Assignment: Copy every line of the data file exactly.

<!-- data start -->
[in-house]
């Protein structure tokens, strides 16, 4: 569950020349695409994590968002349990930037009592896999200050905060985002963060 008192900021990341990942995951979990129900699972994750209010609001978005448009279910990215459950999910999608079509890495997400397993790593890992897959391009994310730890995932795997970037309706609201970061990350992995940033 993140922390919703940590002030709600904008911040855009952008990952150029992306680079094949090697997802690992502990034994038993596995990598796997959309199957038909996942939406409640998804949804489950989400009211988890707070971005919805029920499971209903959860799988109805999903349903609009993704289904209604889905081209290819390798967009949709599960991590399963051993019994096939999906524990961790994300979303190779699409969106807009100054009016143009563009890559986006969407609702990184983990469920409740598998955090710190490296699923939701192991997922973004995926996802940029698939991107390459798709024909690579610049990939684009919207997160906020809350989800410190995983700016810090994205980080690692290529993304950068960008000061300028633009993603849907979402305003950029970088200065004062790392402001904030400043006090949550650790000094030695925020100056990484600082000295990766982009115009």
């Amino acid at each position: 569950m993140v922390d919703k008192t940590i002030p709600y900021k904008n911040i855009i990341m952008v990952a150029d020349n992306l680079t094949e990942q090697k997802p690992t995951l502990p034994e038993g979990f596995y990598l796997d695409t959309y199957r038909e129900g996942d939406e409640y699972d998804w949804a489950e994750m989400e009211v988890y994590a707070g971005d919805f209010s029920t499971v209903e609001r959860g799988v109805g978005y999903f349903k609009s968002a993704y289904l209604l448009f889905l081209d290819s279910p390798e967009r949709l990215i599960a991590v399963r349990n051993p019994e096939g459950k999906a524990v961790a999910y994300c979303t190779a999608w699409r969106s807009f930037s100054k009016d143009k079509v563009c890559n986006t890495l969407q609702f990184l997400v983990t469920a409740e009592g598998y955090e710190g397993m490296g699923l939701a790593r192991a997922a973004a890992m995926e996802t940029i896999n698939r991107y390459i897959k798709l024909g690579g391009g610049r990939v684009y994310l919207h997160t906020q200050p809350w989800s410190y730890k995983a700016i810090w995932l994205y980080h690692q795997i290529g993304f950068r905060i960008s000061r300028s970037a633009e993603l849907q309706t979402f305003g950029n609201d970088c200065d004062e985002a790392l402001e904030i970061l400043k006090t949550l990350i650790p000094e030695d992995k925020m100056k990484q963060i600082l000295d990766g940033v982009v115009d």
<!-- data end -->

[in-house]
């Protein structure tokens, strides 16, 4: 569950020349695409994590968002349990930037009592896999200050905060985002963060 008192900021990341990942995951979990129900699972994750209010609001978005448009279910990215459950999910999608079509890495997400397993790593890992897959391009994310730890995932795997970037309706609201970061990350992995940033 993140922390919703940590002030709600904008911040855009952008990952150029992306680079094949090697997802690992502990034994038993596995990598796997959309199957038909996942939406409640998804949804489950989400009211988890707070971005919805029920499971209903959860799988109805999903349903609009993704289904209604889905081209290819390798967009949709599960991590399963051993019994096939999906524990961790994300979303190779699409969106807009100054009016143009563009890559986006969407609702990184983990469920409740598998955090710190490296699923939701192991997922973004995926996802940029698939991107390459798709024909690579610049990939684009919207997160906020809350989800410190995983700016810090994205980080690692290529993304950068960008000061300028633009993603849907979402305003950029970088200065004062790392402001904030400043006090949550650790000094030695925020100056990484600082000295990766982009115009």
């Amino acid at each position: 569950m993140v922390d919703k008192t940590i002030p709600y900021k904008n911040i855009i990341m952008v990952a150029d020349n992306l680079t094949e990942q090697k997802p690992t995951l502990p034994e038993g979990f596995y990598l796997d695409t959309y199957r038909e129900g996942d939406e409640y699972d998804w949804a489950e994750m989400e009211v988890y994590a707070g971005d919805f209010s029920t499971v209903e609001r959860g799988v109805g978005y999903f349903k609009s968002a993704y289904l209604l448009f889905l081209d290819s279910p390798e967009r949709l990215i599960a991590v399963r349990n051993p019994e096939g459950k999906a524990v961790a999910y994300c979303t190779a999608w699409r969106s807009f930037s100054k009016d143009k079509v563009c890559n986006t890495l969407q609702f990184l997400v983990t469920a409740e009592g598998y955090e710190g397993m490296g699923l939701a790593r192991a997922a973004a890992m995926e996802t940029i896999n698939r991107y390459i897959k798709l024909g690579g391009g610049r990939v684009y994310l919207h997160t906020q200050p809350w989800s410190y730890k995983a700016i810090w995932l994205y980080h690692q795997i290529g993304f950068r905060i960008s000061r300028s970037a633009e993603l849907q309706t979402f305003g950029n609201d970088c200065d004062e985002a790392l402001e904030i970061l400043k006090t949550l990350i650790p000094e030695d992995k925020m100056k990484q963060i600082l000295d990766g940033v982009v115009d």